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Down here, the news is ever so much meatier. The U.S. Senate possibly the worlds best argument against an elected senate brought the nation to the brink of nuclear option. In California, the state legislators were bandying about their own nuclear threats over Gov Ahrnies budget power grab.
Now, Im as fond of hyperbole as the next guy. And having grown up in the state that gave birth to the nuclear bomb, Ive frequented my fair share of bars and restaurants whose names invoked atomic this, nuclear that and whose signs were shaped like mushroom clouds.
But this new fixation on using nuclear as an adjective has me wondering. The most benign explanation is that its a not-so-subtle attempt to use the word more frequently in public discourse. The hope, I imagine, is that if George Bush hears it said enough hell finally realize its not pronounced "nuculer", something even his wife has taken to joking about.
The part of me prone to scanning the skies for black helicopters ponders a more sinister motive. Used often enough and in the wrong context, any word tends to lose its impact and meaning. The spectre of things nuclear is diminished if the word can be used to describe such mundane things as changes to procedural rules.
Having been branded co-partners in the Axis of Evil, Iran and North Korea watched, in some relief, as the U.S. invaded the only member of the Evil Empire who, it turns out, didnt have any weapons of mass destruction. So they both ramped up their efforts to produce atomic weapons, a step Im sure seemed to make sense to the bizarre collection of Mullahs and dictators-for-life running those countries.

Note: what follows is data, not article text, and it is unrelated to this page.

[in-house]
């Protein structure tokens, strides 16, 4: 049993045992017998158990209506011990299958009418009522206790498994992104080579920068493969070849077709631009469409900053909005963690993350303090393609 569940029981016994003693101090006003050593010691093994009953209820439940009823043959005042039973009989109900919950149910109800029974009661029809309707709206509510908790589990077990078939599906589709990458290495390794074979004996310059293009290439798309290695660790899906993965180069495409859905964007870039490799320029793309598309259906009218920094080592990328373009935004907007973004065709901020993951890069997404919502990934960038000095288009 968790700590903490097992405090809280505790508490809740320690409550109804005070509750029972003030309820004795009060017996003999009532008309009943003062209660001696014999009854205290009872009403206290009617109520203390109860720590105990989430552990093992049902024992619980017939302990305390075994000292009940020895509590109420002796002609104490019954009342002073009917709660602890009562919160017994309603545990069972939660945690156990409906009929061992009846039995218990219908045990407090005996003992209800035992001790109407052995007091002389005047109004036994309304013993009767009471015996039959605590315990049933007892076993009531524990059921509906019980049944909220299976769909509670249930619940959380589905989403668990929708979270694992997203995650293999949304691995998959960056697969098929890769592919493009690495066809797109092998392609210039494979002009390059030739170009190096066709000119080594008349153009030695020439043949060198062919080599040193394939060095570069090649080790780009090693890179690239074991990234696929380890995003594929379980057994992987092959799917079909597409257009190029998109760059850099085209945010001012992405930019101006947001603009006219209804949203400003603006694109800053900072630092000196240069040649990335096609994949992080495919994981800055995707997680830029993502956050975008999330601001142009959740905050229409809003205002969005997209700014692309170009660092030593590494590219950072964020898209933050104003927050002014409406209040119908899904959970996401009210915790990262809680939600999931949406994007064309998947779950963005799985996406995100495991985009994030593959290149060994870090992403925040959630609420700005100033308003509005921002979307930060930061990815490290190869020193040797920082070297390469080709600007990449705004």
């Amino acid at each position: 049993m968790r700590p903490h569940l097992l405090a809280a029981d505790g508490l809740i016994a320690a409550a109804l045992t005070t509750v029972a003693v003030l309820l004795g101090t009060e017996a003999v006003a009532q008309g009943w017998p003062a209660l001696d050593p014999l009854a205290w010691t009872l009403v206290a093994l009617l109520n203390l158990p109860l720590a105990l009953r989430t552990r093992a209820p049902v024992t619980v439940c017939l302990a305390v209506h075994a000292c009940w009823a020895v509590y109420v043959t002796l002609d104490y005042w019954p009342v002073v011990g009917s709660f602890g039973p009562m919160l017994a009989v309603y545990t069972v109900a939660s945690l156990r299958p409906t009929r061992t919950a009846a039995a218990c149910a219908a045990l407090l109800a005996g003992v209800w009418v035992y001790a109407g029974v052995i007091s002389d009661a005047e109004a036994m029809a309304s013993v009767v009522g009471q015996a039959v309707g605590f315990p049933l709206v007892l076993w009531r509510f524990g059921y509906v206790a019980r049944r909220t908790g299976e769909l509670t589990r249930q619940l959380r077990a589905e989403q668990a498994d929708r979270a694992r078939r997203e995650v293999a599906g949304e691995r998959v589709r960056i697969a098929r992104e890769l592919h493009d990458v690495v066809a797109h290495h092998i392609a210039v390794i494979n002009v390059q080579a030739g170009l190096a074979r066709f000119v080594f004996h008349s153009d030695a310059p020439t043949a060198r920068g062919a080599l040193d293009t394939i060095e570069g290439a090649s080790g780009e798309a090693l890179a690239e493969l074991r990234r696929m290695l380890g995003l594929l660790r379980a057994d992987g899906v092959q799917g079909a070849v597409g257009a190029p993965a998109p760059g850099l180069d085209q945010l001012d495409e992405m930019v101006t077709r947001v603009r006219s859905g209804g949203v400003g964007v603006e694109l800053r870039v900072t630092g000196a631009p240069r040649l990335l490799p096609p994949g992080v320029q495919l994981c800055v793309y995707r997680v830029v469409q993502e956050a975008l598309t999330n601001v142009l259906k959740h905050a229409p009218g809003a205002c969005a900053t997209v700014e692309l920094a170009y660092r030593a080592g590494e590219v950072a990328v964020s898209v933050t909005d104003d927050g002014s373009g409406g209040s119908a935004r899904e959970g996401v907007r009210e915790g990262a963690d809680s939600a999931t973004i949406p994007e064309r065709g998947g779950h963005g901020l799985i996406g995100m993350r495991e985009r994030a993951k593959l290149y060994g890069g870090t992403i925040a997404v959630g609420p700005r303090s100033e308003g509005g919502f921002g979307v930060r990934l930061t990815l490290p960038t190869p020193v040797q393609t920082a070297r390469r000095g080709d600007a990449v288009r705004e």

The U.S., on the other hand, has come to realize even the most powerful army in the universe is relatively ineffective against loosely organized terrorists. Iraqs looking like the opening chapter in another Hundred Years War and the volunteer army is beginning to look less voluntary. What to do if the pursuit of homeland security means opening one or two more fronts? Oh hell, just roll out the nuclear option. How bad can it be? The Senate survived.
But as fascinating and infuriating as all this posturing is, the real news in America, the burning question on the left and right AM talk radio no news none of the time, is this: Is the evil Sith lord really a thinly-disguised George Bush? Or is Darth Vader, originally inspired by Dick "Im not a crook" Nixon, actually supposed to represent him?